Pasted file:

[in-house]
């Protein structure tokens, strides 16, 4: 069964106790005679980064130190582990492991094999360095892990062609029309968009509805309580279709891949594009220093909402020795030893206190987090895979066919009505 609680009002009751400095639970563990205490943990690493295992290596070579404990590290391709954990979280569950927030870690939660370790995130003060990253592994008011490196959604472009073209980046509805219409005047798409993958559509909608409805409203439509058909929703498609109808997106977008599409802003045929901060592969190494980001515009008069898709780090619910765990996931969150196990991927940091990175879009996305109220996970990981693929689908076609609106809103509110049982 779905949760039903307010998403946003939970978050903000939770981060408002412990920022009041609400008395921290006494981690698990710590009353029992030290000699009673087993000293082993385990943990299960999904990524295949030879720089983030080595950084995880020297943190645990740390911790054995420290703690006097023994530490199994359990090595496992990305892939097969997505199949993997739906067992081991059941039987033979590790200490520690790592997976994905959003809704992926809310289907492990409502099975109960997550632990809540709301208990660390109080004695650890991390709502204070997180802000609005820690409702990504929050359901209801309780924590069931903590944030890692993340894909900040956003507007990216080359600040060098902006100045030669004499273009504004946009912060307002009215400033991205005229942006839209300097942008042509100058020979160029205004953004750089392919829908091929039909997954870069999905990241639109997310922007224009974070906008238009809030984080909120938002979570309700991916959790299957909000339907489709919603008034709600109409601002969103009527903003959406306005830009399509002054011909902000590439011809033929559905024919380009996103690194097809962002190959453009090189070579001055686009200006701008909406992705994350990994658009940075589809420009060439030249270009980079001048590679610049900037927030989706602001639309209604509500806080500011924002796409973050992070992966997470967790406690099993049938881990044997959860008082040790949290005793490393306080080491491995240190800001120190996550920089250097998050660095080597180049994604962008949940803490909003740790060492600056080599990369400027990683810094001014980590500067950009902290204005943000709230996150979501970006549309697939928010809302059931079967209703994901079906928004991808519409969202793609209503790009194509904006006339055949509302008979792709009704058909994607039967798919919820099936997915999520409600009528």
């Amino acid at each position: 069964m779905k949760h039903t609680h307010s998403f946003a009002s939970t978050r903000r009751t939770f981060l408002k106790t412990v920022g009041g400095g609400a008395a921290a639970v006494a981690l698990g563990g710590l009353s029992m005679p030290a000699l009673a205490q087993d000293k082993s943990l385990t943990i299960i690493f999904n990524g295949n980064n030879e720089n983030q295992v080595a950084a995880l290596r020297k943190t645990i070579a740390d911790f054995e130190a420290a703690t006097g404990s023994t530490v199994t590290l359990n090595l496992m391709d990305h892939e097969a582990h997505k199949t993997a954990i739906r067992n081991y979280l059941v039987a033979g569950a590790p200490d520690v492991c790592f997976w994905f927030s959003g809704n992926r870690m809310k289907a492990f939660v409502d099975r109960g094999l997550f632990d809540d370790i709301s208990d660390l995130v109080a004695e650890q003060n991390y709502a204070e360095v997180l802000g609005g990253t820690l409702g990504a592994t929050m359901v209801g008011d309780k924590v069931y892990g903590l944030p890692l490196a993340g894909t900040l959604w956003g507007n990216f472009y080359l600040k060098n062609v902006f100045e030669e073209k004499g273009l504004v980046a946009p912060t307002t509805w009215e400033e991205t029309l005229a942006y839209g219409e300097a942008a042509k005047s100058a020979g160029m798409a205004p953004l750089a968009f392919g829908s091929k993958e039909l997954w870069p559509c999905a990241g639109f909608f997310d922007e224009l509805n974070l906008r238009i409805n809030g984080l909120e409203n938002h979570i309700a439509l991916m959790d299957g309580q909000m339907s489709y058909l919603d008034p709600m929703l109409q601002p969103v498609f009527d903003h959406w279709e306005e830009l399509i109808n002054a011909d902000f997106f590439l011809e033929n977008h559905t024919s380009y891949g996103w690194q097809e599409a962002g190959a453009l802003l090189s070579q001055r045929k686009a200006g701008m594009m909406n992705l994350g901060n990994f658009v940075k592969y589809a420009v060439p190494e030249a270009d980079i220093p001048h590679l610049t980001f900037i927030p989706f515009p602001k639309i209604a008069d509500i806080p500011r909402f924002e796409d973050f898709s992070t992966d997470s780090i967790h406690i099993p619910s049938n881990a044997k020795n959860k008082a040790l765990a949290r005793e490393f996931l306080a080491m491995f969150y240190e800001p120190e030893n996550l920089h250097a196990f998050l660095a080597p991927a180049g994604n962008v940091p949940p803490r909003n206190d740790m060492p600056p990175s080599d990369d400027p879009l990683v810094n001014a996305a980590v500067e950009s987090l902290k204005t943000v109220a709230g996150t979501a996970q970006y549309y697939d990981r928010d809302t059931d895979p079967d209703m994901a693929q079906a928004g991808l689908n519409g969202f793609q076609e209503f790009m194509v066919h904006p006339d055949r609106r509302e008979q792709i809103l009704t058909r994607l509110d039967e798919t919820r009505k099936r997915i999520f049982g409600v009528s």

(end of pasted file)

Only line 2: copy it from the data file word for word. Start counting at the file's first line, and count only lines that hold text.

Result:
């Protein structure tokens, strides 16, 4: 069964106790005679980064130190582990492991094999360095892990062609029309968009509805309580279709891949594009220093909402020795030893206190987090895979066919009505 609680009002009751400095639970563990205490943990690493295992290596070579404990590290391709954990979280569950927030870690939660370790995130003060990253592994008011490196959604472009073209980046509805219409005047798409993958559509909608409805409203439509058909929703498609109808997106977008599409802003045929901060592969190494980001515009008069898709780090619910765990996931969150196990991927940091990175879009996305109220996970990981693929689908076609609106809103509110049982 779905949760039903307010998403946003939970978050903000939770981060408002412990920022009041609400008395921290006494981690698990710590009353029992030290000699009673087993000293082993385990943990299960999904990524295949030879720089983030080595950084995880020297943190645990740390911790054995420290703690006097023994530490199994359990090595496992990305892939097969997505199949993997739906067992081991059941039987033979590790200490520690790592997976994905959003809704992926809310289907492990409502099975109960997550632990809540709301208990660390109080004695650890991390709502204070997180802000609005820690409702990504929050359901209801309780924590069931903590944030890692993340894909900040956003507007990216080359600040060098902006100045030669004499273009504004946009912060307002009215400033991205005229942006839209300097942008042509100058020979160029205004953004750089392919829908091929039909997954870069999905990241639109997310922007224009974070906008238009809030984080909120938002979570309700991916959790299957909000339907489709919603008034709600109409601002969103009527903003959406306005830009399509002054011909902000590439011809033929559905024919380009996103690194097809962002190959453009090189070579001055686009200006701008909406992705994350990994658009940075589809420009060439030249270009980079001048590679610049900037927030989706602001639309209604509500806080500011924002796409973050992070992966997470967790406690099993049938881990044997959860008082040790949290005793490393306080080491491995240190800001120190996550920089250097998050660095080597180049994604962008949940803490909003740790060492600056080599990369400027990683810094001014980590500067950009902290204005943000709230996150979501970006549309697939928010809302059931079967209703994901079906928004991808519409969202793609209503790009194509904006006339055949509302008979792709009704058909994607039967798919919820099936997915999520409600009528």